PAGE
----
The Securities and Exchange Commission said Monday it will go to trial against Bank of America over bonuses at Merrill Lynch. It may wind up bringing charges against bank executives or board members.
Last week the federal judge issued a stinging rejection of a $33 million settlement of the case, more or less accusing both the SEC and Bank of America cooperating to avoid producing information that might be embarrassing to the bank and the government.
He rejected the settlement, in part, on the grounds that it was to be fully paid by the bank and not any individuals, which would amount to shareholders paying a fine in a case about shareholders being cheated of required disclosure at the time of the merger.
The SEC now says it will “vigorously pursue” its case against Bank of America. If the SEC brings charges against individuals, we may learn far more about the circumstances of the merger than we have so far as individuals have far more incentive to cooperate to reduce charges than corporations.The case could prove embarrassing to Bank of America executives and former Merrill executives..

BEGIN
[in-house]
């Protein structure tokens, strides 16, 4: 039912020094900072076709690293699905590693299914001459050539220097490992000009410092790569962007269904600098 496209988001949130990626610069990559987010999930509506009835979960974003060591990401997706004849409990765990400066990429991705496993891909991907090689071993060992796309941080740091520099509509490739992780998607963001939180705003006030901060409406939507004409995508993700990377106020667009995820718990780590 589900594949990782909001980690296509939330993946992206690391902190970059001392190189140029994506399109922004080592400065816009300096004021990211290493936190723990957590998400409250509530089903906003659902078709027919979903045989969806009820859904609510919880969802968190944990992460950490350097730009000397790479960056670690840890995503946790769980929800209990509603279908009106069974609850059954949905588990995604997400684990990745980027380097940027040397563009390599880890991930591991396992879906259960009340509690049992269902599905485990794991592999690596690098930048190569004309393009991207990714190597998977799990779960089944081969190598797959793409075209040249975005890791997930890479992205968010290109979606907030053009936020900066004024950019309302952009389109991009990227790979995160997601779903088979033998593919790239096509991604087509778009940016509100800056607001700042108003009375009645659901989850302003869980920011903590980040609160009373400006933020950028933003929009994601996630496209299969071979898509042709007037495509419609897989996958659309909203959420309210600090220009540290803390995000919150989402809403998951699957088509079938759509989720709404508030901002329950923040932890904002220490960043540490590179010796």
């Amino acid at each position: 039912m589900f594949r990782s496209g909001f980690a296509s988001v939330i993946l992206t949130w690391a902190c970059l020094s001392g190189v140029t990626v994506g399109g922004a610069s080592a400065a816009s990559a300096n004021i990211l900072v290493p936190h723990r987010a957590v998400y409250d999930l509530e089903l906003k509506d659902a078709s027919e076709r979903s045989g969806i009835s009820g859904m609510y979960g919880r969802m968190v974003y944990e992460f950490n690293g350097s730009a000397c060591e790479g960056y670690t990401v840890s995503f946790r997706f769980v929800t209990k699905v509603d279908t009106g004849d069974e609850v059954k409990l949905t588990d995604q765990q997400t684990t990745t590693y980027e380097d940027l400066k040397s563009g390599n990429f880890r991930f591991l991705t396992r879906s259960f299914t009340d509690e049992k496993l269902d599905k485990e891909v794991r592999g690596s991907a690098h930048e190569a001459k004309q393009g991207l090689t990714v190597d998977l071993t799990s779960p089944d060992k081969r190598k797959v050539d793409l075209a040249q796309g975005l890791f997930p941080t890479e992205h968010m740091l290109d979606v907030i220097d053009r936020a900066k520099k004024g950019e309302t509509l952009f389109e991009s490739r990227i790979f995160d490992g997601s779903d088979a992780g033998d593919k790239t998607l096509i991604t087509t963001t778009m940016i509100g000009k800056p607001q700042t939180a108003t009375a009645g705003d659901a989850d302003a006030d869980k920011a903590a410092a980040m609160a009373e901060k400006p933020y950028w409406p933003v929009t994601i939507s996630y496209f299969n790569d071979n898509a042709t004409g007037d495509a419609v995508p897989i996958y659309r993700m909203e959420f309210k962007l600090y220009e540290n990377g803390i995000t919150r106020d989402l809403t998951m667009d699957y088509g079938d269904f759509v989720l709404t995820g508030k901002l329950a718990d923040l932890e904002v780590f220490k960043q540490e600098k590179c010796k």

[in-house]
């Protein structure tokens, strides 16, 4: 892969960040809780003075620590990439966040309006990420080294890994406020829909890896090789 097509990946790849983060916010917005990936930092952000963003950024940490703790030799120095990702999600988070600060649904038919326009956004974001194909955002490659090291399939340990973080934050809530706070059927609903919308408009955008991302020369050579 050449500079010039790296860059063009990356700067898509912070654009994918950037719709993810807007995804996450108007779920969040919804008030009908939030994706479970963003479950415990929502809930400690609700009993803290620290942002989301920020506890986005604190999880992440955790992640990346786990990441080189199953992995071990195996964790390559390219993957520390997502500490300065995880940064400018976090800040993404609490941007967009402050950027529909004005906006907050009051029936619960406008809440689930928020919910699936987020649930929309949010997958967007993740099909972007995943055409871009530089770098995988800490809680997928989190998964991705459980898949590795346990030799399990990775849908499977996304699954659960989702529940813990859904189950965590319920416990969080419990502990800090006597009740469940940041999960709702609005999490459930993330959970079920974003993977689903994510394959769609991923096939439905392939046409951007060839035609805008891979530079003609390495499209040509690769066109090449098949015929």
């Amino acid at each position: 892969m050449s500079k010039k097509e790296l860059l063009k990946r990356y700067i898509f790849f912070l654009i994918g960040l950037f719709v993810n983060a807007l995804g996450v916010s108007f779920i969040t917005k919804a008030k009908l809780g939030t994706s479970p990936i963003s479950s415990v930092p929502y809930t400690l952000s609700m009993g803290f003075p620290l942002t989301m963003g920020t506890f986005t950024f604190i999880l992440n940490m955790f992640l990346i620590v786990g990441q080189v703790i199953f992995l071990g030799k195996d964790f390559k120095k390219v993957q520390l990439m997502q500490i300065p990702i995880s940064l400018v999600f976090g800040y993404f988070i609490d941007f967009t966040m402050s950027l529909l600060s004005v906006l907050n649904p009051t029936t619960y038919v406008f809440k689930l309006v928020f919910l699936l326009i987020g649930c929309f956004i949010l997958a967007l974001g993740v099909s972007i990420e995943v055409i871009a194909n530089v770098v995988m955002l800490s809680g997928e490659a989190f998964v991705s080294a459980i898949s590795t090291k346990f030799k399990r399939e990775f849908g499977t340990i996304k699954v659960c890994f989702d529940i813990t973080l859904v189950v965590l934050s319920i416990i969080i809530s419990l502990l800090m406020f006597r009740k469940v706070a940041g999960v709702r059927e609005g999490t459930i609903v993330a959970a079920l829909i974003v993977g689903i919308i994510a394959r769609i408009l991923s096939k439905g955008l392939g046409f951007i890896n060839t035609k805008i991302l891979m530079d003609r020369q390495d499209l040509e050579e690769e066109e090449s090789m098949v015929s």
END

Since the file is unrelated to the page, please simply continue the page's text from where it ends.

Last night’s announcement means that the SEC isn’t going to try to renegotiate the accord with Bank of America.
For those of you keeping score at home, Bank of America still faces an investigation by New York Attorney General Andrew Cuomo (over bonuses and losses at Merrill), an inquiry from Congress (over the role the government played during the merger) and a lawsuit by former Merrill executive Bob McCann (who wants to run the UBS brokerage and says he left the firm for good reason and is no longer bound by his noncompete).
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